Incorporation of a successful community-based mammography intervention: dissemination beyond a community trial

Health Psychol. 2005 Sep;24(5):463-9. doi: 10.1037/0278-6133.24.5.463.


Although a variety of interventions to increase breast cancer screening have been found to be effective in community-based trials, their ultimate contribution depends on the extent to which they are incorporated (i.e., adopted and adapted) by community organizations. From 1990 to 1995, the authors conducted a National Cancer Institute-funded community-based trial that increased screening mammography among women ages 40 and older living in Minneapolis public housing. This study describes the processes by which this intervention, called Friend to Friend, was successfully adopted by the American Cancer Society, Midwest Division, and adapted for use by women throughout the state. The authors offer insights from experience with this translational effort and make recommendations to facilitate collaboration between research and community organizations.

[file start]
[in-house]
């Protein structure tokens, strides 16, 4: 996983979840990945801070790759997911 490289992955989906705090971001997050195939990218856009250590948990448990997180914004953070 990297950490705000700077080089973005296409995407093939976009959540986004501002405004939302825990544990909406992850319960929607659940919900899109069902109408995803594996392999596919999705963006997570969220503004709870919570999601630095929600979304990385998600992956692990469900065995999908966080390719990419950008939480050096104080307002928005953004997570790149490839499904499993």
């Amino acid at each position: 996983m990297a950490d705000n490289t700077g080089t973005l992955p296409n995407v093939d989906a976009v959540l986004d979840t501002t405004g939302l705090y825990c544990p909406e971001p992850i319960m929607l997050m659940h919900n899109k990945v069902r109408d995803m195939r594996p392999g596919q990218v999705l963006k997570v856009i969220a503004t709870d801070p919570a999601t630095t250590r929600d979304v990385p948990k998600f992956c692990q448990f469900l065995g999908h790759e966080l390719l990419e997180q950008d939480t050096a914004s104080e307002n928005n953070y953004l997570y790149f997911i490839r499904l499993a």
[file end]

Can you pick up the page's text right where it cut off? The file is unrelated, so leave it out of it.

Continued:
Publication types

  • Research Support, N.I.H., Extramural
  • Research Support, U.S. Gov't, P.H.S.

MeSH terms

  • Adult
  • Advertising
  • Aged
  • Breast Neoplasms / prevention & control*
  • Community Health Services*
  • Cooperative Behavior
  • Decision Making
  • Diffusion of Innovation*
  • Female
  • Health Knowledge, Attitudes, Practice
  • Humans
  • Interprofessional Relations
  • Mammography*
  • Mass Screening*
  • Middle Aged
  • Minnesota
  • Motivation
  • Pamphlets
  • Poverty
  • Public Housing
  • Urban Population*